McGreevey’s money troubles coming to light
The second phase of the hotly contested McGreevey divorce trial is to begin this morning in Elizabeth after yesterday's court proceedings were postponed because of illness.

Today the court is likely to hear former governor James E. McGreevey testify about his financial affairs. The 50-year-old disgraced politician is expected to swear he has no assets to give to his estranged wife, Dina Matos McGreevey, and that his bank account has been reduced to a couple of thousand dollars.

McGreevey has contended that he is able to live on $48,000 this year because of the largess of his life partner, millionaire investment adviser Mark O'Donnell. McGreevey and O'Donnell live together in a $1.3 million house in Plainfield.

Matos McGreevey wants alimony and support, plus a share in McGreevey's pension and benefits. (Judith Lucas, Star-Ledger)

What does Cunningham really want?
What is annoying is the buzz going around Trenton that state Sen. Sandra B. Cunningham, D-Jersey City, is considering a run for Mayor Jerramiah Healy's Grove Street seat.

Hey, hello! What has The Insider been telling you for months now? Oh wait, they can't hear anyone in Trenton. Their constituents know already know this.

The "problem" is that no one can get a "yes" or "no" from Cunningham. Ask and there's that Cheshire Cat grin. It's not as if you can find a new campaign bank account – like in the case of Bayonne Police Director Mark "It's not a secret anymore" Smith, who's waiting for the right moment to make it public that he's running for mayor in his city. Cunningham already has an account as senator.

While Cunningham is contemplating a run (her advisor Joe Cardwell must already have made up his mind for her to run), it hasn't stopped her camp from considering scenarios on how to best win a mayoral contest. (Political Insider, Jersey Journal)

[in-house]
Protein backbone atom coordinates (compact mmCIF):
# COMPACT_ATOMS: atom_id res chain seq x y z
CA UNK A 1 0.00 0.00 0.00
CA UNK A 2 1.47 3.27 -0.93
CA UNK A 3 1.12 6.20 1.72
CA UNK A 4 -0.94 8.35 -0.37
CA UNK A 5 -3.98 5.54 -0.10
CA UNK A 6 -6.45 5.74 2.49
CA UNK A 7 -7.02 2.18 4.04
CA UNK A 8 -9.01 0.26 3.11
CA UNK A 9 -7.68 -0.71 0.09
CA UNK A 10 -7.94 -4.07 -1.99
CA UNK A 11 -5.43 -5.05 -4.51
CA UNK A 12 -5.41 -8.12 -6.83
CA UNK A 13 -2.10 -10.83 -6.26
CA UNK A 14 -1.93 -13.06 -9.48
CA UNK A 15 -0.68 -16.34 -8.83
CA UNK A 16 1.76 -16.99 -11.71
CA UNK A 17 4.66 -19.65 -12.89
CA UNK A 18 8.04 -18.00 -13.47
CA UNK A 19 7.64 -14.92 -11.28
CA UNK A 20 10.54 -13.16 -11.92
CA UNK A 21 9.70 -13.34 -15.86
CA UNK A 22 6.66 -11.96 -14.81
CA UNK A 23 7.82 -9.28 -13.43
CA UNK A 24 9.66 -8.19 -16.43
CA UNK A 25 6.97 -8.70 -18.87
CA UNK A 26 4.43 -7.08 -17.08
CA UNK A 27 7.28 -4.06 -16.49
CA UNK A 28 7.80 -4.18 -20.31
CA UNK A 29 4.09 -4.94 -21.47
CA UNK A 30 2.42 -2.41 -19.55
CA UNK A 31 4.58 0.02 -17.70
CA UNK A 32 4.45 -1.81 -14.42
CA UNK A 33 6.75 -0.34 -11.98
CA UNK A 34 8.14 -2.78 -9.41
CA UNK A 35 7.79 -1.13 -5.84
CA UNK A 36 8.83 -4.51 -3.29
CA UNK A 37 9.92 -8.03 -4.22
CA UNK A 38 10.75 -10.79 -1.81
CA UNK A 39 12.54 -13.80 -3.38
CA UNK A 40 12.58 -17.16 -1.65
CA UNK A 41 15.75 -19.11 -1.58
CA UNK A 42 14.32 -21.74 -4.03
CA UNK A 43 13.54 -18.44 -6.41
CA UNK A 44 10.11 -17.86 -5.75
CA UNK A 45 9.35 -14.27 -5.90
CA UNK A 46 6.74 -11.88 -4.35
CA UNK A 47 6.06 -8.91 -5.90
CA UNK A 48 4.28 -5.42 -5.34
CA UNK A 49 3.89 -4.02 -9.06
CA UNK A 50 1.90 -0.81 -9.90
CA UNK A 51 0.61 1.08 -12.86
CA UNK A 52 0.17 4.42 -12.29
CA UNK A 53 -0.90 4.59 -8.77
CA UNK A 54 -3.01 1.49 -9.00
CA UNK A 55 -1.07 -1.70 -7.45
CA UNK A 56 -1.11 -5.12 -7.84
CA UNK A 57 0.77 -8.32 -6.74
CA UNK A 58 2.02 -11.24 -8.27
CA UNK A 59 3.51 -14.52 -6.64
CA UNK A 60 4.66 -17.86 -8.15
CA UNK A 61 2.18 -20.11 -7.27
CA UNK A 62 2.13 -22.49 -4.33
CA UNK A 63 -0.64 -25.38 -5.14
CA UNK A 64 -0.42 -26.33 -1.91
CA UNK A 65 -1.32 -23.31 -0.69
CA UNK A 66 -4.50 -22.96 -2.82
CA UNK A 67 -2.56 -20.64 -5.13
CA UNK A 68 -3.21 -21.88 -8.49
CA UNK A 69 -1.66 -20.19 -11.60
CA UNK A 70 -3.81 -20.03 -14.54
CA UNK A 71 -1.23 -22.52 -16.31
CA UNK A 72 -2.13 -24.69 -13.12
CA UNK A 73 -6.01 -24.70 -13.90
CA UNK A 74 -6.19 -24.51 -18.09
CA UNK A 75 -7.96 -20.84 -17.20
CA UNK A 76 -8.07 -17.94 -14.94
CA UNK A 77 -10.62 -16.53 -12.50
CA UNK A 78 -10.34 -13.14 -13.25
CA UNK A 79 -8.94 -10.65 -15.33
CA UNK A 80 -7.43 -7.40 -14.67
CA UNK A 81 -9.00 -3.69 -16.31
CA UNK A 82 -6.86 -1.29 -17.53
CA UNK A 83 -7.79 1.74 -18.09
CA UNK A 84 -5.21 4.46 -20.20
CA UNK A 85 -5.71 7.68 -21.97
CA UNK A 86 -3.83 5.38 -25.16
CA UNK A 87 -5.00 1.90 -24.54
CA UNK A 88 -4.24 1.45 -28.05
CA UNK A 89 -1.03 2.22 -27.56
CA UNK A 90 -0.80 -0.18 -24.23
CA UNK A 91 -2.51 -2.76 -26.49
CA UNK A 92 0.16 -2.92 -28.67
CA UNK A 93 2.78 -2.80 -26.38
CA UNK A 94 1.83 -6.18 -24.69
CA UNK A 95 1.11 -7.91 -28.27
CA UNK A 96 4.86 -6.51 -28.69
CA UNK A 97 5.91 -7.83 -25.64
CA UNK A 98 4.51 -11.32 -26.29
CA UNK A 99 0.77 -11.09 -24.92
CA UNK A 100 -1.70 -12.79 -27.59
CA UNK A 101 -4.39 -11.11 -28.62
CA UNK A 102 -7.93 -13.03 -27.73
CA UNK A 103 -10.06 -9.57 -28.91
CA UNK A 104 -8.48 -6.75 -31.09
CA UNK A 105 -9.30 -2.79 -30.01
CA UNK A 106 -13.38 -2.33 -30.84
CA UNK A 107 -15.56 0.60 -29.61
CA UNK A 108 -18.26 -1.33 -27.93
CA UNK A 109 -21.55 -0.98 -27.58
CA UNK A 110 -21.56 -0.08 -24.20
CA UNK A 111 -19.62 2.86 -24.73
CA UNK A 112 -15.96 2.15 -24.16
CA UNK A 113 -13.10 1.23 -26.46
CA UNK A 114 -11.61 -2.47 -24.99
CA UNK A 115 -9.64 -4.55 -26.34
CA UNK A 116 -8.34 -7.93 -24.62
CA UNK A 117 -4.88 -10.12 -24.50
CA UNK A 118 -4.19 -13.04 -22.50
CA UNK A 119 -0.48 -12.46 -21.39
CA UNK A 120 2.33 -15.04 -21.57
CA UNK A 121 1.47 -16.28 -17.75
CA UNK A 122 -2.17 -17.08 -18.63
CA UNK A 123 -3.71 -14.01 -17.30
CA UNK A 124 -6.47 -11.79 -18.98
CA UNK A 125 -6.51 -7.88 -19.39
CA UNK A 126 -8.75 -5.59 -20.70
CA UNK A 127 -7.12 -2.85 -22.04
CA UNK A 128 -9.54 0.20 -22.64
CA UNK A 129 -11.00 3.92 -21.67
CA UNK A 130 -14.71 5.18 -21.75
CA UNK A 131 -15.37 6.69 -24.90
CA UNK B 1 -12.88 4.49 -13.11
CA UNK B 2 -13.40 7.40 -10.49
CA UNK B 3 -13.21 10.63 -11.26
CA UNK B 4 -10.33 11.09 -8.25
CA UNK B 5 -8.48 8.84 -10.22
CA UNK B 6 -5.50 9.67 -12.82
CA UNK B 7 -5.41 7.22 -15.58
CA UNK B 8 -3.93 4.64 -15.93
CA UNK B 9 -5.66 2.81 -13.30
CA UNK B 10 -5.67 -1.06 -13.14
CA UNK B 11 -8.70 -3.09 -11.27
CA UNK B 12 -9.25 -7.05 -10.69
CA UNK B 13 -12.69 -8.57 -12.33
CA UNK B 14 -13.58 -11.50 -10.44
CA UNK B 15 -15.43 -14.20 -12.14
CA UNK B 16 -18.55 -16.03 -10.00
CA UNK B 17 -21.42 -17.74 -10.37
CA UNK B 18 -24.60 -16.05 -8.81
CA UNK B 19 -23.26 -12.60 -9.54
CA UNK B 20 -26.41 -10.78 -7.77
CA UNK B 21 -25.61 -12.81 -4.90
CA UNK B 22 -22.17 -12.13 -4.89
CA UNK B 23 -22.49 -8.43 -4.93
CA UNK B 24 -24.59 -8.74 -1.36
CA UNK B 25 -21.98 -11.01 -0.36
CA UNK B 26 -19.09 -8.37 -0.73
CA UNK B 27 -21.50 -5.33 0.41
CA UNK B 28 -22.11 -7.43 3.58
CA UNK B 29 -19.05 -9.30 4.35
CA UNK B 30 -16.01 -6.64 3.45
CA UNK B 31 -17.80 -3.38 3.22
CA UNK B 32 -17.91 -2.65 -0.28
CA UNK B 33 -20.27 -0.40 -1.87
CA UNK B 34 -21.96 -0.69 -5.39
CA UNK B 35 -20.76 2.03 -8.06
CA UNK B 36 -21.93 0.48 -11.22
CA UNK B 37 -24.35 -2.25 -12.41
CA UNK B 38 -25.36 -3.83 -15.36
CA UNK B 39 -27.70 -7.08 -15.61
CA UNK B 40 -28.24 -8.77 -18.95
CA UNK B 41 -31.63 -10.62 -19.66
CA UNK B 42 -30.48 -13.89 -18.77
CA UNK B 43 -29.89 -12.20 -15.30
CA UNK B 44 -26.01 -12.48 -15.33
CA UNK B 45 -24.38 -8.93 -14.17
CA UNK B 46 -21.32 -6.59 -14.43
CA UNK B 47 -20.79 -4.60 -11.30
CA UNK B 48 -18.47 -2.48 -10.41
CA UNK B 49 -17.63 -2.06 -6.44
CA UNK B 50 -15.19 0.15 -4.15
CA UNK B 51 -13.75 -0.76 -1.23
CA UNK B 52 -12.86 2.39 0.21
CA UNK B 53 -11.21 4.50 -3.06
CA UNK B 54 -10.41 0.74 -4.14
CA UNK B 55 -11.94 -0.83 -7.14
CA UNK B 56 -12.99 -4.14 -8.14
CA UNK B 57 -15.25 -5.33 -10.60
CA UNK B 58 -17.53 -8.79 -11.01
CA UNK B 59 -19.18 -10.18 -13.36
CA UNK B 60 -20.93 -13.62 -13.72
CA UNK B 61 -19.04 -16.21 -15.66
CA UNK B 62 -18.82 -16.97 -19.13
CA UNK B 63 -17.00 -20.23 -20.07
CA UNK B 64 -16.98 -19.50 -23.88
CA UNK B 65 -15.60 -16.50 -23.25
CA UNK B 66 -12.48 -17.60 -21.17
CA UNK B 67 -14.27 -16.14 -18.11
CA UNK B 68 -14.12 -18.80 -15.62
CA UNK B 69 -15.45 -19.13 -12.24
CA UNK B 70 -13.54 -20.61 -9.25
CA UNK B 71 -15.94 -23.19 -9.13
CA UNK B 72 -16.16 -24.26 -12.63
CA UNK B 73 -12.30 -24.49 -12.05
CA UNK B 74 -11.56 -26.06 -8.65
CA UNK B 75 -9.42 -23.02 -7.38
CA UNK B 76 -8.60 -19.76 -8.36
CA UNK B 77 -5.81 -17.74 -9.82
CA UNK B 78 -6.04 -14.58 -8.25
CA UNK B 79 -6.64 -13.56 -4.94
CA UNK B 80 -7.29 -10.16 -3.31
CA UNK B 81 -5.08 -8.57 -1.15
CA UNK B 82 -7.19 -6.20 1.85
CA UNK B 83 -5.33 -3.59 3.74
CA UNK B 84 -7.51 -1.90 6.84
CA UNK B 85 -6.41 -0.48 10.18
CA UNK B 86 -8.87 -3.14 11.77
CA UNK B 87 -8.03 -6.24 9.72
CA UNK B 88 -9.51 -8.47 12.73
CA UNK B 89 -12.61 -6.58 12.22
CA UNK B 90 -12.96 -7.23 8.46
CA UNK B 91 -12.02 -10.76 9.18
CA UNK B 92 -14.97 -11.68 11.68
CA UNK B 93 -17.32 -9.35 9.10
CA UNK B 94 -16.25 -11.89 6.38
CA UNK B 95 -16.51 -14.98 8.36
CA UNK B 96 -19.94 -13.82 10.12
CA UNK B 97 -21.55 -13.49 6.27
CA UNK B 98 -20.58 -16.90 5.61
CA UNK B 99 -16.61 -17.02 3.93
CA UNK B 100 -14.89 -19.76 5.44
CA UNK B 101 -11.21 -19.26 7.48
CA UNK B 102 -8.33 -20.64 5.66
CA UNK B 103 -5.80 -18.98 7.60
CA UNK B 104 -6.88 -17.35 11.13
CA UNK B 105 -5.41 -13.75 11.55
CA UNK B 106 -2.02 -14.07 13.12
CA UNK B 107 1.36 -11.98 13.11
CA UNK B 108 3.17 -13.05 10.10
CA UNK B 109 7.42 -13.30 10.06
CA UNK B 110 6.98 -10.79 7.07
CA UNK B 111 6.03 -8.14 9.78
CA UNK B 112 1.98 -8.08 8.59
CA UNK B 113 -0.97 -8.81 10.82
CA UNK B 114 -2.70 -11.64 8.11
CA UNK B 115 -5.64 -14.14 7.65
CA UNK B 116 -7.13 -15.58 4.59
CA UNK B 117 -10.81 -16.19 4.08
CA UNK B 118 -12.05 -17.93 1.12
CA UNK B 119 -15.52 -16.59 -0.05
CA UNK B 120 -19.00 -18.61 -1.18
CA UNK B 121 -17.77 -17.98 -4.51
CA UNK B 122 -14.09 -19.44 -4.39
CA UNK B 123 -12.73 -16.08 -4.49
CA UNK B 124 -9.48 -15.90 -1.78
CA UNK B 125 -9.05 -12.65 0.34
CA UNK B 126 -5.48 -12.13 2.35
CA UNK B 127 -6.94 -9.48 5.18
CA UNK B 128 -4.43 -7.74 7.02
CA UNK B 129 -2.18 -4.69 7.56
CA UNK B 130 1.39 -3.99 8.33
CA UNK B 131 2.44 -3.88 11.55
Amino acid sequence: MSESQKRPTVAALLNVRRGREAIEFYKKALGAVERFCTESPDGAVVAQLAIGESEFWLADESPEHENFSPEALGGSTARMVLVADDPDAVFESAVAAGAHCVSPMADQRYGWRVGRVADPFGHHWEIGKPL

Puharic out as Monmouth GOP head
Adam Puharic
, who has presided over the Monmouth County Republican Party as its chairman during a sometimes-stormy two years, said Tuesday he will not seek another term at the organization meeting election in June.

Puharic said he is bowing out in order to concentrate on his job as an insurance broker. Puharic has worked for the Danskin Agency in Wall since last year. (Bob Jordan, Asbury Park Press)

Clerical errors complicate things
Recently declared Democrat John Graf has plunged into his new party, but finds the political waters chilly in Somerset County.

After his bid to run for freeholder got a polite reception, but little support from the Democratic county committee, Graf became the finance chairman for the party's endorsed candidates, Montgomery Mayor Cecilia Xie Birge and North Plainfield Councilman Douglas Singleterry.

But the former Republican activist still wanted to run for something, so Graf lowered his sights to what appeared to be an uncontested race for a seat on the party committee in Bedminster. Now, he unexpectedly has a battle on his hands without the backing of Democratic leaders.

Through a series of errors or omissions, Graf faces Frank X. Lutz for the party post in Bedminster's 8th District in the June 3 primary. Lutz has several advantages, already having been named to the party committee and given the party line by township Democratic Chairwoman Marguerite Schaffer.